Security Analyst

What do information security analysts do?

Information security analysts protect an organization’s computer network from cyber threats and security breaches through defense planning and incident response. Stepping in after security architects and engineers design and implement a network, analysts assess and test the system for risks. As cybersecurity threats evolve, analysts must remain aware of potential security breaches and prepare to respond at any time.

Depending on experience and skill level, an analyst’s responsibilities range from overseeing and monitoring private information to investigating compromised data and evaluating security threats.

Analysts are the eyes and ears of the security operations team. When a breach or cyber threat infiltrates the network system, analysts will signify exact risk and work closely with the incident response team to resolve the problem and prevent future attacks.

Key Skills

  • Ability to troubleshoot complex issues in network architecture
  • Experience in directing incident response team
  • Perform risk and vulnerability assessments
  • Ability to write custom scripts that provide a plethora of security alerts
  • Familiarity with intrusion detection and prevention systems

Analysts who protect an organization’s’ privacy both in-house and remotely are able to do their job off-site at anytime if necessary. The more practice an analyst has in incident response, the faster they will react to threats and breaches.


Areas of Security Analysis

Information security analysts are essential employees in any data-driven organization. Some areas of expertise include banking and financial services, government agencies and public and private healthcare companies. According to U.S. News & World Report, “information security analysts that are compensated the best work in the securities and commodity contracts intermediation and brokerage industry.” Two important areas of expertise are:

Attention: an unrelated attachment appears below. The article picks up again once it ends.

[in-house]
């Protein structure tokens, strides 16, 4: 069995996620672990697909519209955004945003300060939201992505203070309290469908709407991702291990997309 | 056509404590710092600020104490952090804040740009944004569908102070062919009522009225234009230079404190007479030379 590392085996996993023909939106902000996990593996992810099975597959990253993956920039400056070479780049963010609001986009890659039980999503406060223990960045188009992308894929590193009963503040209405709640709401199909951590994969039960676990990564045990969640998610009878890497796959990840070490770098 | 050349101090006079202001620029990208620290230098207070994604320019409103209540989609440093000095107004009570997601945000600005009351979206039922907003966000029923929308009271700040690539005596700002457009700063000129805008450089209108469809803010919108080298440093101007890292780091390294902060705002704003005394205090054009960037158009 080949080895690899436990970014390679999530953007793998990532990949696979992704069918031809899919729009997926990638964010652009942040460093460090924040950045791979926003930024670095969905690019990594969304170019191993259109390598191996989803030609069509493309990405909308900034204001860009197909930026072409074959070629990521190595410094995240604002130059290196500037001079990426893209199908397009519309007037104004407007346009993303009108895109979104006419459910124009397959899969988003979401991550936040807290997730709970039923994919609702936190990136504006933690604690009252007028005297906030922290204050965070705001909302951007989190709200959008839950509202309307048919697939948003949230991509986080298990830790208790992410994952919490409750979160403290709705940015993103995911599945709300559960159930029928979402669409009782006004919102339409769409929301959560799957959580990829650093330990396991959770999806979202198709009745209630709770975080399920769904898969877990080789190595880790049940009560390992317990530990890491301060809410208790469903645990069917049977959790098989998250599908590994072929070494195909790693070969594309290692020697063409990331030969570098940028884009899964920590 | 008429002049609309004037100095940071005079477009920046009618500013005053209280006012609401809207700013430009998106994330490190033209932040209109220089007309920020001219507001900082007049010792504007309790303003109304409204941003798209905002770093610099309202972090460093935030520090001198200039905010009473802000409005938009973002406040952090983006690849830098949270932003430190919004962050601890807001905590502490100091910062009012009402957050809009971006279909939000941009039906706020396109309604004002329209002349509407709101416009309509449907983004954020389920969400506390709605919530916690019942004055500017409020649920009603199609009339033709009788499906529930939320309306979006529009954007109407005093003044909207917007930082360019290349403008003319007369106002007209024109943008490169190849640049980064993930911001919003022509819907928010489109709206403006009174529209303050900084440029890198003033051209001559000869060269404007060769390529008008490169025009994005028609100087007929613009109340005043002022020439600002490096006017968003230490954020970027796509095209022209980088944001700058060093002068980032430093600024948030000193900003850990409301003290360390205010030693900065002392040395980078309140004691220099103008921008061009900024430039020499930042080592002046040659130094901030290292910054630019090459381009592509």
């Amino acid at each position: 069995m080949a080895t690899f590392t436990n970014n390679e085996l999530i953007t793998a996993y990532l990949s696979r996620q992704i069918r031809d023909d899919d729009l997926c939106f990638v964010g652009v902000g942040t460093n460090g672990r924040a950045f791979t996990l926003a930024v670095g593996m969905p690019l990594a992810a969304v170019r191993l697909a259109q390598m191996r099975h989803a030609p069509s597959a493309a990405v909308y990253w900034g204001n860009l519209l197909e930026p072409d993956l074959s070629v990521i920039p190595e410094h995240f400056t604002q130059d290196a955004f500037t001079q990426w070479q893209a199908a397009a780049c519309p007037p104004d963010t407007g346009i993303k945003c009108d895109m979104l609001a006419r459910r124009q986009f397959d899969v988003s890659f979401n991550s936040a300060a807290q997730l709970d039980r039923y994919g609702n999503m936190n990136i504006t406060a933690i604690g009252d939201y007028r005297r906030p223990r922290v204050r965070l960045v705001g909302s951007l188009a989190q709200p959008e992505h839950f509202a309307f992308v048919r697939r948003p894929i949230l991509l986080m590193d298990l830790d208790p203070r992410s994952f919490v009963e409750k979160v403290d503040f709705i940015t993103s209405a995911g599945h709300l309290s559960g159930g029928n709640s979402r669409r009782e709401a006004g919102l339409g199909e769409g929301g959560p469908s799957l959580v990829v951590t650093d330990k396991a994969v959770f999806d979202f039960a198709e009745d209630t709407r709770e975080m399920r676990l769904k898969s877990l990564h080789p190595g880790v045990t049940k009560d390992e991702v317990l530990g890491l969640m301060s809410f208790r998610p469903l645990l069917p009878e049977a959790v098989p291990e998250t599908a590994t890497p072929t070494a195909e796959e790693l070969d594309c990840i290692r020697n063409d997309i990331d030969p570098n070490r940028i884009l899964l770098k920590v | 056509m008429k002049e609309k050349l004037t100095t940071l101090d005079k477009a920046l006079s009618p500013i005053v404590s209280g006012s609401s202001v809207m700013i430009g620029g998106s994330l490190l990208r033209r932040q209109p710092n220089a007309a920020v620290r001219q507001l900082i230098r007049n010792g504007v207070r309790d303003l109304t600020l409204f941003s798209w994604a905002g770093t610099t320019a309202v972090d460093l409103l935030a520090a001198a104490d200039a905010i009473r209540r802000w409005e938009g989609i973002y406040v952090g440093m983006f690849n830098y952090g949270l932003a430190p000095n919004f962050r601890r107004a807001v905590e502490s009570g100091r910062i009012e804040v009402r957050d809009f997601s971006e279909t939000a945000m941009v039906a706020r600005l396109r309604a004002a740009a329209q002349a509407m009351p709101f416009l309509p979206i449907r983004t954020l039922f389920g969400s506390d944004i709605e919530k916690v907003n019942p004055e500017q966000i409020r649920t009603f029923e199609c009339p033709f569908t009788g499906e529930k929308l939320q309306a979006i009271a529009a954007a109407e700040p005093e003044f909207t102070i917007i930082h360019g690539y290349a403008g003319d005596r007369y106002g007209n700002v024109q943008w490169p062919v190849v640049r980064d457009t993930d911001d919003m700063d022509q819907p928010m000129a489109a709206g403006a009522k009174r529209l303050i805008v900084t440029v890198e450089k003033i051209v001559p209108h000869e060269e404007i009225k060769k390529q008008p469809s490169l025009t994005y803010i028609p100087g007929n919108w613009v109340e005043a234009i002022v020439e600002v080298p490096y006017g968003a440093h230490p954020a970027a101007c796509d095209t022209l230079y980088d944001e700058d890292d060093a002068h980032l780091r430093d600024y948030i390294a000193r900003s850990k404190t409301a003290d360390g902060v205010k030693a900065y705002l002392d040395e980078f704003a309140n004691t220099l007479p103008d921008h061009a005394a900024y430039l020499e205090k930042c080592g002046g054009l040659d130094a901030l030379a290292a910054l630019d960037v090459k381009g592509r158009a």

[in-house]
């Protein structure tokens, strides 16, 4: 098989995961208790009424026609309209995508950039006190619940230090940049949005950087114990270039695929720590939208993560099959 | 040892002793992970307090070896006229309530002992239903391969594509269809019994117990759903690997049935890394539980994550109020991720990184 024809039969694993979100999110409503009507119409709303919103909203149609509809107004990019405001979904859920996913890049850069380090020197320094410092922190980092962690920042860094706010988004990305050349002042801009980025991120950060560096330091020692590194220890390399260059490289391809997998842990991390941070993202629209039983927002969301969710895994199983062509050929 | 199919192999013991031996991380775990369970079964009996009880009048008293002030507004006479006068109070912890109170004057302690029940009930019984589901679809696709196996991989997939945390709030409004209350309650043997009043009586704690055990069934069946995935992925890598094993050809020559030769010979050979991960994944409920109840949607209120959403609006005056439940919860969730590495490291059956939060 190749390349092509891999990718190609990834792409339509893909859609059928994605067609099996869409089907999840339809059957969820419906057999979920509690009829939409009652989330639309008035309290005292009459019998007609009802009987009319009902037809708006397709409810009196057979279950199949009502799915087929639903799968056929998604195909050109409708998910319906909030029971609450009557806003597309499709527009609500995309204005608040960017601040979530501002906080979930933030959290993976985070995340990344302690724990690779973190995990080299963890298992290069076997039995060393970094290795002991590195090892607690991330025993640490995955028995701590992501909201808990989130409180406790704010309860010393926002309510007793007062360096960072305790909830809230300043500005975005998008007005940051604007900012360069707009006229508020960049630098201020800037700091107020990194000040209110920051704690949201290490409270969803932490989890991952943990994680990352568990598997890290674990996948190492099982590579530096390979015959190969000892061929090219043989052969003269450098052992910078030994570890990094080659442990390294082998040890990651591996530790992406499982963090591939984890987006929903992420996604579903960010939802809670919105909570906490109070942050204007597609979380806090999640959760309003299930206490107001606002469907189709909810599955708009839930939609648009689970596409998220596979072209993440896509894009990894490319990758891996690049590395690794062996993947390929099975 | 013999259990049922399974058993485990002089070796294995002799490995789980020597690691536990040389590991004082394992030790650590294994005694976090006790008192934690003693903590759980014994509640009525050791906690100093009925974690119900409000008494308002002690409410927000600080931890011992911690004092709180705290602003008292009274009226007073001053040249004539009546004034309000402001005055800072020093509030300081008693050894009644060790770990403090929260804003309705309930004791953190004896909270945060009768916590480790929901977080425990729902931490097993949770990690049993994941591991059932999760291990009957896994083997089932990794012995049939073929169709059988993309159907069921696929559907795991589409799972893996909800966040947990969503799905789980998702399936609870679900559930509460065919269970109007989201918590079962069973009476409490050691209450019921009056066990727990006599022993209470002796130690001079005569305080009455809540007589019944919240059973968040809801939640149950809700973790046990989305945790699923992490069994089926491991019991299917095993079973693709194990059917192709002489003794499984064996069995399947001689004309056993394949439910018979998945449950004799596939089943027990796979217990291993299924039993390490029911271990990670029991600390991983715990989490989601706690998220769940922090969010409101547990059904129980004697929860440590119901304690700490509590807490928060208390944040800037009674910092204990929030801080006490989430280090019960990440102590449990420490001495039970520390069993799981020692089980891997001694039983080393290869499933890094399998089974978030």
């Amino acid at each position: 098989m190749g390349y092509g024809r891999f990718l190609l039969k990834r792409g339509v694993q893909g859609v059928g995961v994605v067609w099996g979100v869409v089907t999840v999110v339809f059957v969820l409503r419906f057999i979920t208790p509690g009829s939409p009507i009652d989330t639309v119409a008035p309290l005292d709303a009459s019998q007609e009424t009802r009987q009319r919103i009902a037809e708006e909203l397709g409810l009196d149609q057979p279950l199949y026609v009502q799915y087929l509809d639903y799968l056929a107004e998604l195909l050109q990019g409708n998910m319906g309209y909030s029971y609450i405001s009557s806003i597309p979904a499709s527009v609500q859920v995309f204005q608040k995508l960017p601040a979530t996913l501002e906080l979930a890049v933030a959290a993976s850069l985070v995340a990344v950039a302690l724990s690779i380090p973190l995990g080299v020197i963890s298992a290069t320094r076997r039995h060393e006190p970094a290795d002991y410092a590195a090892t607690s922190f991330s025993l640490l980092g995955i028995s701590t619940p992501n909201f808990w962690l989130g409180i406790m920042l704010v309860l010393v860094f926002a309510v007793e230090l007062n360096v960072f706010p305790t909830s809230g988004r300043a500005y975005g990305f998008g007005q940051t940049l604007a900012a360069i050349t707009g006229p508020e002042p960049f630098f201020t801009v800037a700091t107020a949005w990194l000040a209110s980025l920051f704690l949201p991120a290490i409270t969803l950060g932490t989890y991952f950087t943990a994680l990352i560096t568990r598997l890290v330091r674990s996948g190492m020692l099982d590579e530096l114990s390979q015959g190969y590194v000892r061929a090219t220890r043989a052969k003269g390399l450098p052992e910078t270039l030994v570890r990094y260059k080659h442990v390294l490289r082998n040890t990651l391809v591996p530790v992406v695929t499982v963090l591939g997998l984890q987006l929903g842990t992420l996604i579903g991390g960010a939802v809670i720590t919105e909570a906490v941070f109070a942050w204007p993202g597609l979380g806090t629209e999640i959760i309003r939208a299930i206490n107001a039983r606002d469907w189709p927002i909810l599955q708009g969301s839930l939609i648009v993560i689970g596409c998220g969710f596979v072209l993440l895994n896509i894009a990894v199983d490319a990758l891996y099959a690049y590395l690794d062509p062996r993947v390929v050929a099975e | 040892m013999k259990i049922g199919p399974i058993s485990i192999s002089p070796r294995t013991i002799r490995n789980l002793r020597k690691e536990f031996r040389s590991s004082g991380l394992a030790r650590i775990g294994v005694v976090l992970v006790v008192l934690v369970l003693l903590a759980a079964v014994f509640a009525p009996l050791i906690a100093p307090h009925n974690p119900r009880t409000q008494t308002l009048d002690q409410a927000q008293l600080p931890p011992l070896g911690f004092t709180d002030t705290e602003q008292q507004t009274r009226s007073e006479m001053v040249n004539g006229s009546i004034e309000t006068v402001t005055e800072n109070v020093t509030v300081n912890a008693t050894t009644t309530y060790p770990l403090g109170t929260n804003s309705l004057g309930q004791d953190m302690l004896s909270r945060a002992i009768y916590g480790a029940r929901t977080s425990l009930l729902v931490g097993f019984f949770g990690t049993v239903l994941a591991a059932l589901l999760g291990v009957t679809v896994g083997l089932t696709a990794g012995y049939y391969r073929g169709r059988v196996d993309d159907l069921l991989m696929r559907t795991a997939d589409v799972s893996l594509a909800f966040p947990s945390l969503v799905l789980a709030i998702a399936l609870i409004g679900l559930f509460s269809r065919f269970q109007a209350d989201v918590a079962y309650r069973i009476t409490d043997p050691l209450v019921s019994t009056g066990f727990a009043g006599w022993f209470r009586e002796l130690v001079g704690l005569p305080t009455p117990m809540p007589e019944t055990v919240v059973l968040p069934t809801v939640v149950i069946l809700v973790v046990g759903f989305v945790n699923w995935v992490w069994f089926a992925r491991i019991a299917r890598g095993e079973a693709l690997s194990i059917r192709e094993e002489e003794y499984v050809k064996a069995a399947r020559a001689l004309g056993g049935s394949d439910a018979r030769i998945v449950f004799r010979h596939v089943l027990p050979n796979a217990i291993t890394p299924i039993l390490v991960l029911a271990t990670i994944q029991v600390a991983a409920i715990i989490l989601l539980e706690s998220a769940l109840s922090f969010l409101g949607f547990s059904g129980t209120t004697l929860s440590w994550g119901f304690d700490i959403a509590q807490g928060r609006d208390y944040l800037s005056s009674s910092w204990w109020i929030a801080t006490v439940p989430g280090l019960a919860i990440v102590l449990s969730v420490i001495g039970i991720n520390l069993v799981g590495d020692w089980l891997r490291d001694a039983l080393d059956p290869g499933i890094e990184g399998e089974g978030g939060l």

Vulnerability assessment

Security analysts research organizational data and security measures to determine weak points in company code and identify possible strategies for enhancing firewalls and other defensive measures. Vulnerability assessment is important in a number of industries, including:

  • Government: Security analysts play a valuable role in protecting government data and state secrets. Working with information scientists, they can help debug potential weak points and enhance code to defend against outside infiltration. Analysts also investigate possible breaches while implementing new defensive tactics.
  • Banking and finance: From money to personal information, banks and financial institutions hold a bastion of valuable secrets. These organizations must stay two steps ahead of pirates and hackers and employ security analysts to ensure that all security measures remain robust and that their websites are impenetrable.

Defense planning

Information security analysts can also establish defensive practices to effectively guard information. From establishing firewalls to closing loopholes, security analysts work to keep proprietary secrets safe in a number of fields, including:

  • E-commerce: With tons of product pages and a potentially vulnerable internal mechanism tracking purchases and inventory, e-commerce vendors rely on information analysts to protect their products. Analysts also must prevent hackers from infiltrating into private networks and stealing customer information.
  • Rising startups: new and successful companies will have to ward off infiltration from outside parties looking to profit from in-house ideas. Security analysts in a startup environment will have to construct defensive measures from the ground up.

How much do information security analysts make?

According to the Bureau of Labor and Statistics, the median annual salary for security analysts was $86,170 in May 2012. The bureau projects a 37% increase in jobs by 2022, making this the fastest growing and most financially lucrative position in computer science.

In general, the more experience you have, the higher your salary. Starting analysts should expect to make around $70,000, but this depends on the size and location of a company, as well as the type of information being protected.